In any case, one of the items that fell into my cart is a copy of Black Swan. This is unusual for me, as although I've loved every Darren Aronofsky film I've seen, they've also left me with deep shock and PTSD leaving me no choice but to never see them again. Someday, I'll talk about the time I went to the Lagoon theater in Uptown not knowing what the hell I was doing to see Requiem for a Dream because the Kronos Quartet was playing the soundtrack live along with the film. It was only about 10 years ago though, so too raw yet.

So I might as well start this out with a confession. When I read my first reviews of Black Swan, they were all glowing and wonderful but each contained a "THIS BITCH IS CRAZY" paragraph, which made me even more eager to see it. The more traumatized the reviewer, the more excited I got. So my friend A and I parked ourselves in the theater ("Everyone loves ballerinas!"-A) and I carried with me the hope that I would leave deeply traumatized like a good Aronofsky film does to a person.

But I was not. And worse than that, I came out of that theater with the overwhelming feeling that I identified with the main character in a big way.

Let me explain.

Some of you already know I went to music school. It did not treat me kindly. The single most oppressive thing I experienced in my time there was the constant need I felt to be completely perfect in every way. Achieve something great during rehearsal? Don't feel good about yourself because you still need to lose 10 pounds. Lost 10 pounds? Don't feel good about yourself, because while you were focusing on that, other people got 20 steps ahead of you with their playing. Feel like shit about that? Don't eat for a couple days. The thought that you've risen above basic human needs can serve as a big old sick self esteem boost. At least for a few hours until you pass out in a practice room.

(In fact, the person I had the most in common with at one point *was*a dancer friend of mine. He spent a great deal of time talking about food. He talked about how the only thing you should put on the bed of lettuce was raw mushrooms. Raw mushrooms were delicious. And raw carrots. And if you've been careful for the rest of the day, you could have some bread on the side too. He and I talked about food this way all the time. You know why? Because we were fucking hungry. And knowing the dancers I know now and how they eat, I just want to go back in time and hand us both a nice big juicy burger and some fries and maybe a slap across the face).

The imperfections I saw in myself became so magnified that they were the only thing I could think about when I got out of bed in the morning and every waking moment after. The twelvish hours a day I spent trying to maintain some sort of belief that I belonged there by "perfecting my craft" started to seep into my psyche. In my mind, everyone was better than I was at everything. They were better musicians, better scholars, better at coping with life. And I started to get these paranoid delusions that everyone around me knew something I didn't. They had some big secret that kept them rising up their respective ladders while I was still sitting on the bottom rung with a fifth of vodka and clumps of hair falling out of my head.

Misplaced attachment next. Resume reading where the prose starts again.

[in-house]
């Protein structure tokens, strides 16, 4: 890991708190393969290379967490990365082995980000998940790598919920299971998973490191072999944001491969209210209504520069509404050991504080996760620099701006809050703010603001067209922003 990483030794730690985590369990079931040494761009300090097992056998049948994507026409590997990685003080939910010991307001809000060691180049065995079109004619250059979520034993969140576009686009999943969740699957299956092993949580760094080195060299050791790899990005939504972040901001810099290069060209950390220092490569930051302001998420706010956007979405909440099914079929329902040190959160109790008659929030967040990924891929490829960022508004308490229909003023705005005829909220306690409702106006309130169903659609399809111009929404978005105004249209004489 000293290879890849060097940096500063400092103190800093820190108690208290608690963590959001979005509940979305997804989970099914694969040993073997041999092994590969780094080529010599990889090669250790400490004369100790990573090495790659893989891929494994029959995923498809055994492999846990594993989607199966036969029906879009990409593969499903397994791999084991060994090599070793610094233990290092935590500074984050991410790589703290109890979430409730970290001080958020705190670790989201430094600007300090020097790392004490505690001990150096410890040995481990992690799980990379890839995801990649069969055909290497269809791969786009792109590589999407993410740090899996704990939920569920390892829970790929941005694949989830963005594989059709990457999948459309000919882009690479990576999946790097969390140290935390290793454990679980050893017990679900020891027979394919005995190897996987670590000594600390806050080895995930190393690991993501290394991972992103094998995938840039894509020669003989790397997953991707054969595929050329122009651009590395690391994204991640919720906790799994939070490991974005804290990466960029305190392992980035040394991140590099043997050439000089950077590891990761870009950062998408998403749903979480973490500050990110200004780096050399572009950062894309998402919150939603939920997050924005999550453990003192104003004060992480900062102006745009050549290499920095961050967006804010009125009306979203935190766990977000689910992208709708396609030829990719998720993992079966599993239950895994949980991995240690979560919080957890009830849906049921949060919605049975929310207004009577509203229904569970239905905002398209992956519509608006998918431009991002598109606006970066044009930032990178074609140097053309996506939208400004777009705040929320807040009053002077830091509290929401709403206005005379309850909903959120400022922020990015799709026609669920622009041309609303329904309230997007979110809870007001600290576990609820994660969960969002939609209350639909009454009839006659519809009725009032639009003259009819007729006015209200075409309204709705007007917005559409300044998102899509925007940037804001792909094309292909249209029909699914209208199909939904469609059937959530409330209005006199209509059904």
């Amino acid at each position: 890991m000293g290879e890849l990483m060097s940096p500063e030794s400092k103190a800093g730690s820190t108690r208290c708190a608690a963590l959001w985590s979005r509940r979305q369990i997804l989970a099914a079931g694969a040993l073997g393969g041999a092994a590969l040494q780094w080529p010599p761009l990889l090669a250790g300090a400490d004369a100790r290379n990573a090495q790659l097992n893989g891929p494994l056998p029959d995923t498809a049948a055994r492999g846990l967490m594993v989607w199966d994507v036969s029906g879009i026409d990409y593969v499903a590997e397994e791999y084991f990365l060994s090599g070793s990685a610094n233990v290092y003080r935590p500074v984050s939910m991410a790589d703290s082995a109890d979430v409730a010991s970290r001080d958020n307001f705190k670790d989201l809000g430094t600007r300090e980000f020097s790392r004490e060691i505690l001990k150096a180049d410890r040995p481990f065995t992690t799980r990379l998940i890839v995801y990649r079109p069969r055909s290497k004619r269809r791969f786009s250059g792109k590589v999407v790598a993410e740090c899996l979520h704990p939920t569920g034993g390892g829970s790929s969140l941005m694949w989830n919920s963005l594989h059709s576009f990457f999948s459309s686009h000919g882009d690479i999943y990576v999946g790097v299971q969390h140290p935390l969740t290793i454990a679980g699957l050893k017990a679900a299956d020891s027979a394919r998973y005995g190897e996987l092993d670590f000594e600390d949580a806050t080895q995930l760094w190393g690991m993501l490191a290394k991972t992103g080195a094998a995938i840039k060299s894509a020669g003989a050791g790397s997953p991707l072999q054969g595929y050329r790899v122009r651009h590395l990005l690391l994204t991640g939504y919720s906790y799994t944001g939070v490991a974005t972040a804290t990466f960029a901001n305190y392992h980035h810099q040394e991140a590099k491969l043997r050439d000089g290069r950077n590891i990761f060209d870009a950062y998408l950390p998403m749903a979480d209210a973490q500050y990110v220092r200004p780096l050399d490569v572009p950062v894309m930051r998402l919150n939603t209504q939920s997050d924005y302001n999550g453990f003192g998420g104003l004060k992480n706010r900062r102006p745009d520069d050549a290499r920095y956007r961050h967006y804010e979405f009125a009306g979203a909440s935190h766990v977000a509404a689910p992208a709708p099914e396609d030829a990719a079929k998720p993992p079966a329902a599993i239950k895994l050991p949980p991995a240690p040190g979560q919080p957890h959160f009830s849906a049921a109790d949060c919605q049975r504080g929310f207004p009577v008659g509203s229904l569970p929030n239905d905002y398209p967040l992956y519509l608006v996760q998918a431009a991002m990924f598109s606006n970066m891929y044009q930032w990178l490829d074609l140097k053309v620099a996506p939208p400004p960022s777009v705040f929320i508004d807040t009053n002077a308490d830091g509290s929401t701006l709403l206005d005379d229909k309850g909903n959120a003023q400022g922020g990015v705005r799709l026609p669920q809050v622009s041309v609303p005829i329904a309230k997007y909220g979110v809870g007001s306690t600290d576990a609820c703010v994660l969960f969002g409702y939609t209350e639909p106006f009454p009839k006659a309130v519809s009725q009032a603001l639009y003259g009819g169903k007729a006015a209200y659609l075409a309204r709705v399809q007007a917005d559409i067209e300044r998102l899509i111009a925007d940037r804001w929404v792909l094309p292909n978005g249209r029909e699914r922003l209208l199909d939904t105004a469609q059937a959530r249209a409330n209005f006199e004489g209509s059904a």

None of this was true, of course. Which made it worse. Because I *was* one of the better players there. I was in the top bunch. But this just created more pressure. Why was I there? I couldn't possibly maintain that. Not when everyone else had this secret that I wasn't aware of. Not when they were already way ahead of me in every way and gaining ground exponentially.

When the paranoia reaches its peak and you feel as though you're never going to be perfect in the little box you've found yourself in, you start to experience life-threatening claustrophobia. You scratch at the walls and when they don't give way, you become increasingly desperate to get out in any way possible. And the longer you stay there in constant panic, the less likely it is that you're going to be able to recognize the part of you that's trying to help from the part that's trying to convince you to self destruct just to get out of the fucking box as quickly as possible.

So I guess that's where Nina and I differ. Her paranoia and body destruction came from wanting to achieve perfection. She, like many artists, is willing to destroy her body for nothing other than one absolutely perfect performance. My reasons were different. I wasn't looking for perfection or glory or fame or any of that after a while. I was just looking for a way out of that fucking box.

So how do I turn this into a learning experience? Because I keep finding myself back in these little boxes, trying to claw my way out of something stifling or claustrophobic be it oh...say...a job or a friendship or relationship. But I don't want to self destruct. And I don't want to give up on these things altogether in a violent and irreversible way (most of the time).

The best I can do is to continue to try and stop myself from diving off the Nina cliff. This may mean I turn into a raging bitch sometimes. This will definitely mean that I'm not perfect. I will sometimes let you down. But you know what? No one should expect perfection out of another person. Because most of us are just trying to hold onto a little bit of sanity while we're in our boxes, waiting until the opportunity comes for us to jump out and be free.

An Introduction

I finally decided it was time to bite the bullet and start this project I've been working on for a couple of years now. What started out as a music school memoir quickly became excruciatingly boring when I stopped really caring about shit that happened that long ago.

Yet, it was still the starting point for my life as it is now. Which really isn't exciting in the least. But that isn't going to stop me from writing about it. It might stop you from reading about it. I hope not, at least some of the time.

So here it is. A few mundane details from my life now, a few flashbacks and probably a couple of stories about cats. And the chinchilla, whose life you would probably rather read about anyway.

She's so cute.